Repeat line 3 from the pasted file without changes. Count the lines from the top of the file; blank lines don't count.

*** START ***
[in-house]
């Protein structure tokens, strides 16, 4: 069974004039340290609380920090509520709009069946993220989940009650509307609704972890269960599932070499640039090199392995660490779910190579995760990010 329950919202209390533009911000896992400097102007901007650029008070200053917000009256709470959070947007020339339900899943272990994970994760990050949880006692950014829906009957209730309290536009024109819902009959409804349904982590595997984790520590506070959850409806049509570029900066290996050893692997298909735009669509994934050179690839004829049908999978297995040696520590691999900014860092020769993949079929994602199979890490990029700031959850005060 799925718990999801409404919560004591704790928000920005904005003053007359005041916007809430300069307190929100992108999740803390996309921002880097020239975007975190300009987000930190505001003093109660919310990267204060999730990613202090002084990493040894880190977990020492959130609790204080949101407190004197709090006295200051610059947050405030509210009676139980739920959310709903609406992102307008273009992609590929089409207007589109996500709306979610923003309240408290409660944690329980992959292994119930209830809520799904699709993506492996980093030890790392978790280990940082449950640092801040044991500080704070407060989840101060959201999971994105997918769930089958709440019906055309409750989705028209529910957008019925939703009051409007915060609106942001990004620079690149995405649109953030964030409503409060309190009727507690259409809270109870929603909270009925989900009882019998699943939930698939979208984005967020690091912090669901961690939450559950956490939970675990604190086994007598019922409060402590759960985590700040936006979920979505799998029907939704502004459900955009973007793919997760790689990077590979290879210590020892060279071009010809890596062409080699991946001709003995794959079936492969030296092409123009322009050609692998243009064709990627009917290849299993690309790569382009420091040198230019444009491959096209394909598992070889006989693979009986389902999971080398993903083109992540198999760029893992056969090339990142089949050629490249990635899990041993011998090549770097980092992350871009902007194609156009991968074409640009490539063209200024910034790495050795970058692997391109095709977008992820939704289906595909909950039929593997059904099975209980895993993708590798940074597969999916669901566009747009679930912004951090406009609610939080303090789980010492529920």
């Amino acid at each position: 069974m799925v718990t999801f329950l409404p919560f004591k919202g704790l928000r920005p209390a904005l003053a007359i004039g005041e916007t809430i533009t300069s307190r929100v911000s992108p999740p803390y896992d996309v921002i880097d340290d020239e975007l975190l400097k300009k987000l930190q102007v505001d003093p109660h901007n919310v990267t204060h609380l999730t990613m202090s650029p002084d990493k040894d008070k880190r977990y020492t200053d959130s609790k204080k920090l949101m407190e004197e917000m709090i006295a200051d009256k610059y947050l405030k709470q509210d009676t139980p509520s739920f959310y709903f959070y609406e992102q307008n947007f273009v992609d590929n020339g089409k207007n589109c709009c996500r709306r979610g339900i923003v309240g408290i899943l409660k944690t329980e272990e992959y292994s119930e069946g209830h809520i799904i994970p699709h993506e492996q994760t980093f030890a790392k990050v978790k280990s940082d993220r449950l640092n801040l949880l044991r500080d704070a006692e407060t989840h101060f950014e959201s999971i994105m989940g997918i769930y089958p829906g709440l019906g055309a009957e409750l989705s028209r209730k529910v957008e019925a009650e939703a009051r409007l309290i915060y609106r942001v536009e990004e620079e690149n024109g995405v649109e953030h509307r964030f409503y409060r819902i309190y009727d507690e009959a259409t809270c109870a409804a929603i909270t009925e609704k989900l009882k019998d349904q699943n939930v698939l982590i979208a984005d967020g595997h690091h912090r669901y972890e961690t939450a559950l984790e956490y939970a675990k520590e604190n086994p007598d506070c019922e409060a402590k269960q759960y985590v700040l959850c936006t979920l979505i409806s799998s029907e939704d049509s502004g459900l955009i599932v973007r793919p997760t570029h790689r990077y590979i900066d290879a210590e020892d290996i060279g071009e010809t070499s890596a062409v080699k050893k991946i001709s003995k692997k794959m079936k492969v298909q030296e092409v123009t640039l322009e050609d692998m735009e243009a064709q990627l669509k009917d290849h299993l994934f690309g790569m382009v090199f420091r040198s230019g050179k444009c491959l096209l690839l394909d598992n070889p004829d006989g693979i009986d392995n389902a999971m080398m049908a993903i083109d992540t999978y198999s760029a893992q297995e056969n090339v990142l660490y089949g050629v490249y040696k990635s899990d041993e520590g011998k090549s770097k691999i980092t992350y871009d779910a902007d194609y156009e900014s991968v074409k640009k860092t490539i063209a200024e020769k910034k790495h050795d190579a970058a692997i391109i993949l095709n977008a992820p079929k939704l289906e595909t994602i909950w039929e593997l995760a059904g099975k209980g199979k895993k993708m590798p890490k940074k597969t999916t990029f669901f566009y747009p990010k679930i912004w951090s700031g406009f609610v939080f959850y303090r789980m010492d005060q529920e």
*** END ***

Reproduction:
């Amino acid at each position: 069974m799925v718990t999801f329950l409404p919560f004591k919202g704790l928000r920005p209390a904005l003053a007359i004039g005041e916007t809430i533009t300069s307190r929100v911000s992108p999740p803390y896992d996309v921002i880097d340290d020239e975007l975190l400097k300009k987000l930190q102007v505001d003093p109660h901007n919310v990267t204060h609380l999730t990613m202090s650029p002084d990493k040894d008070k880190r977990y020492t200053d959130s609790k204080k920090l949101m407190e004197e917000m709090i006295a200051d009256k610059y947050l405030k709470q509210d009676t139980p509520s739920f959310y709903f959070y609406e992102q307008n947007f273009v992609d590929n020339g089409k207007n589109c709009c996500r709306r979610g339900i923003v309240g408290i899943l409660k944690t329980e272990e992959y292994s119930e069946g209830h809520i799904i994970p699709h993506e492996q994760t980093f030890a790392k990050v978790k280990s940082d993220r449950l640092n801040l949880l044991r500080d704070a006692e407060t989840h101060f950014e959201s999971i994105m989940g997918i769930y089958p829906g709440l019906g055309a009957e409750l989705s028209r209730k529910v957008e019925a009650e939703a009051r409007l309290i915060y609106r942001v536009e990004e620079e690149n024109g995405v649109e953030h509307r964030f409503y409060r819902i309190y009727d507690e009959a259409t809270c109870a409804a929603i909270t009925e609704k989900l009882k019998d349904q699943n939930v698939l982590i979208a984005d967020g595997h690091h912090r669901y972890e961690t939450a559950l984790e956490y939970a675990k520590e604190n086994p007598d506070c019922e409060a402590k269960q759960y985590v700040l959850c936006t979920l979505i409806s799998s029907e939704d049509s502004g459900l955009i599932v973007r793919p997760t570029h790689r990077y590979i900066d290879a210590e020892d290996i060279g071009e010809t070499s890596a062409v080699k050893k991946i001709s003995k692997k794959m079936k492969v298909q030296e092409v123009t640039l322009e050609d692998m735009e243009a064709q990627l669509k009917d290849h299993l994934f690309g790569m382009v090199f420091r040198s230019g050179k444009c491959l096209l690839l394909d598992n070889p004829d006989g693979i009986d392995n389902a999971m080398m049908a993903i083109d992540t999978y198999s760029a893992q297995e056969n090339v990142l660490y089949g050629v490249y040696k990635s899990d041993e520590g011998k090549s770097k691999i980092t992350y871009d779910a902007d194609y156009e900014s991968v074409k640009k860092t490539i063209a200024e020769k910034k790495h050795d190579a970058a692997i391109i993949l095709n977008a992820p079929k939704l289906e595909t994602i909950w039929e593997l995760a059904g099975k209980g199979k895993k993708m590798p890490k940074k597969t999916t990029f669901f566009y747009p990010k679930i912004w951090s700031g406009f609610v939080f959850y303090r789980m010492d005060q529920e």